Formal Delineation via Modes of Limited Transposition in Ida Gotkovsky's Sonata for Solo Clarinet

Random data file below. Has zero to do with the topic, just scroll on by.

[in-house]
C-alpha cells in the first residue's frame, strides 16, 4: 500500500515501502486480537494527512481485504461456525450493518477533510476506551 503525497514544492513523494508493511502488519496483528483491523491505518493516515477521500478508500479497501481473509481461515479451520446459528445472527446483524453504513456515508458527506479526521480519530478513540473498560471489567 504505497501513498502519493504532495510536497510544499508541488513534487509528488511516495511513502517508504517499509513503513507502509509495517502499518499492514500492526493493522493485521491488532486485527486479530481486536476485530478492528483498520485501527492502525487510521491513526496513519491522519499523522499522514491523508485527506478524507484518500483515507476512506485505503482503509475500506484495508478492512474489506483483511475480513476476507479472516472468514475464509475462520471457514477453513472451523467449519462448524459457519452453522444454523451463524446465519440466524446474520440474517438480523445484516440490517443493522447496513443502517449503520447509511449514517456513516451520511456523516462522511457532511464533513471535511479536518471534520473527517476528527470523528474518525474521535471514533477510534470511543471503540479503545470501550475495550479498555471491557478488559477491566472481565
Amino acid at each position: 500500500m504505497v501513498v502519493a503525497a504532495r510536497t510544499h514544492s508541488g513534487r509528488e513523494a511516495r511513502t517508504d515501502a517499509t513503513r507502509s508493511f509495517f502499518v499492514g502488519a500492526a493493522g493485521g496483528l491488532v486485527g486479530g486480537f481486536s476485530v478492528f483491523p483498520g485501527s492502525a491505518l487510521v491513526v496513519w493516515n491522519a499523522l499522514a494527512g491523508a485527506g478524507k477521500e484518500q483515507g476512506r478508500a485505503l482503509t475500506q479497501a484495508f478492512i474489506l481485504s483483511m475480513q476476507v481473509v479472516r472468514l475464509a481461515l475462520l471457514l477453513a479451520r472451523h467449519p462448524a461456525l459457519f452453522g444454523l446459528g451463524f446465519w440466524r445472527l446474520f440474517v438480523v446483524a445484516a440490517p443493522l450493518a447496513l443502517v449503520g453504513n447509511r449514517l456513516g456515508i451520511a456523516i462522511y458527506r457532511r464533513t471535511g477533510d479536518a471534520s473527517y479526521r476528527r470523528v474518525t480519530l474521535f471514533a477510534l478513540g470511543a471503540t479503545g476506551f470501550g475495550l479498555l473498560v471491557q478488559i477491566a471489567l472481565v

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French composer Ida Gotkovsky, Professor of Music Theory at the Paris Conservatory, studied composition with both Nadia Boulanger and Olivier Messiaen. Her Sonata for Solo Clarinet, commissioned by the International Clarinet Society, was completed in 1984 and premiered in 1986 at the society’s international conference, yet there are no extant analyses of the piece. However, Gotkovsky’s works for other instruments have been thoroughly examined by authors such as Carroll (1992), Heim (2011), and Surman (2010). I will provide an analysis of Gotkovsky’s Sonata for Solo Clarinet, focusing on her use of modes of limited transposition to determine formal structure. My analysis outlines how Gotkovsky hybridizes pitch language with historic forms in the Sonata for Solo Clarinet by using modes of limited transposition to create both large-scale and small-scale formal structure in her music. Although Gotkovsky studied composition with Messiaen, her use of modes of limited transposition to determine form is her own innovation. Messiaen did not care for historic forms such as sonata form in his music, preferring to write in mosaic form, and did not use modes of limited transposition to create historic forms in his own music. By highlighting the creation of formal structures through Gotkovsky’s use of modes of limited transposition, my analysis demonstrates that her Sonata for Solo Clarinet is a valuable contribution to the repertoire that deserves to be known not only for its technical demands but also for its meticulously crafted musical materials.
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